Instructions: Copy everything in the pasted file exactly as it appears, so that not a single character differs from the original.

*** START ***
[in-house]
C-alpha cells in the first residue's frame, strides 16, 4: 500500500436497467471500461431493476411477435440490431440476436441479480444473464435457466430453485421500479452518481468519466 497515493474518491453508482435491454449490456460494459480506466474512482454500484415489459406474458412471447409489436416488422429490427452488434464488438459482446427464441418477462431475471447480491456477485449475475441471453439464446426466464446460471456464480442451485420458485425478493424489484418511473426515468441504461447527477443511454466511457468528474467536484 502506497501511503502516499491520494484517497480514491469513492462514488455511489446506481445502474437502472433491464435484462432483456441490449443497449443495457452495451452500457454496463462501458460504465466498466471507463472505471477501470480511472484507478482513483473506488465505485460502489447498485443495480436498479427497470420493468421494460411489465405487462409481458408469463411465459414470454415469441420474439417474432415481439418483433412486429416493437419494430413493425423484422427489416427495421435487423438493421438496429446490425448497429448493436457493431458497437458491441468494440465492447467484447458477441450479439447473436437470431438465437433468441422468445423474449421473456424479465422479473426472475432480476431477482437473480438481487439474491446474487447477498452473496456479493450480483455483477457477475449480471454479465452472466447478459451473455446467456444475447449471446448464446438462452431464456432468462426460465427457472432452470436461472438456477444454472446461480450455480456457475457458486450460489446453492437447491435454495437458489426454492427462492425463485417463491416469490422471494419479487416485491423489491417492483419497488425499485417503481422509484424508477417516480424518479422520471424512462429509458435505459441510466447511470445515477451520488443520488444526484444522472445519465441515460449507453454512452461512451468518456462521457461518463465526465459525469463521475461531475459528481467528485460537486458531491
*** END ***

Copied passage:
[in-house]
C-alpha cells in the first residue's frame, strides 16, 4: 500500500436497467471500461431493476411477435440490431440476436441479480444473464435457466430453485421500479452518481468519466 497515493474518491453508482435491454449490456460494459480506466474512482454500484415489459406474458412471447409489436416488422429490427452488434464488438459482446427464441418477462431475471447480491456477485449475475441471453439464446426466464446460471456464480442451485420458485425478493424489484418511473426515468441504461447527477443511454466511457468528474467536484 502506497501511503502516499491520494484517497480514491469513492462514488455511489446506481445502474437502472433491464435484462432483456441490449443497449443495457452495451452500457454496463462501458460504465466498466471507463472505471477501470480511472484507478482513483473506488465505485460502489447498485443495480436498479427497470420493468421494460411489465405487462409481458408469463411465459414470454415469441420474439417474432415481439418483433412486429416493437419494430413493425423484422427489416427495421435487423438493421438496429446490425448497429448493436457493431458497437458491441468494440465492447467484447458477441450479439447473436437470431438465437433468441422468445423474449421473456424479465422479473426472475432480476431477482437473480438481487439474491446474487447477498452473496456479493450480483455483477457477475449480471454479465452472466447478459451473455446467456444475447449471446448464446438462452431464456432468462426460465427457472432452470436461472438456477444454472446461480450455480456457475457458486450460489446453492437447491435454495437458489426454492427462492425463485417463491416469490422471494419479487416485491423489491417492483419497488425499485417503481422509484424508477417516480424518479422520471424512462429509458435505459441510466447511470445515477451520488443520488444526484444522472445519465441515460449507453454512452461512451468518456462521457461518463465526465459525469463521475461531475459528481467528485460537486458531491